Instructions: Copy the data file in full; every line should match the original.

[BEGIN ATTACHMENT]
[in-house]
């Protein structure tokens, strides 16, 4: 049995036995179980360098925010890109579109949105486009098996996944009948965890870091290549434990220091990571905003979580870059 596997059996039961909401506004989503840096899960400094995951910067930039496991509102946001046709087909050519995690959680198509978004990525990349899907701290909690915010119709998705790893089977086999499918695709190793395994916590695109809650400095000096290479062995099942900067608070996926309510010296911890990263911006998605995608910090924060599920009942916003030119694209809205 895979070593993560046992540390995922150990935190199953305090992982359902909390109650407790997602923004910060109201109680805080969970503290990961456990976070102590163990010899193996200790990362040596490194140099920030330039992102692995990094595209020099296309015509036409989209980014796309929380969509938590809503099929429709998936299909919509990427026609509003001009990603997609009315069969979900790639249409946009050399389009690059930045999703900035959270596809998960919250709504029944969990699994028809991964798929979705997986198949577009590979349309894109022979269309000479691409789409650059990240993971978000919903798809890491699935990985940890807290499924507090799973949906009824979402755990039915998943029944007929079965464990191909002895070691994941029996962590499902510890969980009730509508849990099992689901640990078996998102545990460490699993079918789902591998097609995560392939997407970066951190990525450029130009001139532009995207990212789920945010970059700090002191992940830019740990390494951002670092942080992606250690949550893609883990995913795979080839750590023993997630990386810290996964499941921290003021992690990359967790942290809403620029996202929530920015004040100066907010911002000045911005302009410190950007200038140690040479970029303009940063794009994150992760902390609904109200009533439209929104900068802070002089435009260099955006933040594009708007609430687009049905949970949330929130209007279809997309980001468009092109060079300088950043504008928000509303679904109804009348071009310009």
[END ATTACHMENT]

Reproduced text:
[in-house]
């Protein structure tokens, strides 16, 4: 049995036995179980360098925010890109579109949105486009098996996944009948965890870091290549434990220091990571905003979580870059 596997059996039961909401506004989503840096899960400094995951910067930039496991509102946001046709087909050519995690959680198509978004990525990349899907701290909690915010119709998705790893089977086999499918695709190793395994916590695109809650400095000096290479062995099942900067608070996926309510010296911890990263911006998605995608910090924060599920009942916003030119694209809205 895979070593993560046992540390995922150990935190199953305090992982359902909390109650407790997602923004910060109201109680805080969970503290990961456990976070102590163990010899193996200790990362040596490194140099920030330039992102692995990094595209020099296309015509036409989209980014796309929380969509938590809503099929429709998936299909919509990427026609509003001009990603997609009315069969979900790639249409946009050399389009690059930045999703900035959270596809998960919250709504029944969990699994028809991964798929979705997986198949577009590979349309894109022979269309000479691409789409650059990240993971978000919903798809890491699935990985940890807290499924507090799973949906009824979402755990039915998943029944007929079965464990191909002895070691994941029996962590499902510890969980009730509508849990099992689901640990078996998102545990460490699993079918789902591998097609995560392939997407970066951190990525450029130009001139532009995207990212789920945010970059700090002191992940830019740990390494951002670092942080992606250690949550893609883990995913795979080839750590023993997630990386810290996964499941921290003021992690990359967790942290809403620029996202929530920015004040100066907010911002000045911005302009410190950007200038140690040479970029303009940063794009994150992760902390609904109200009533439209929104900068802070002089435009260099955006933040594009708007609430687009049905949970949330929130209007279809997309980001468009092109060079300088950043504008928000509303679904109804009348071009310009």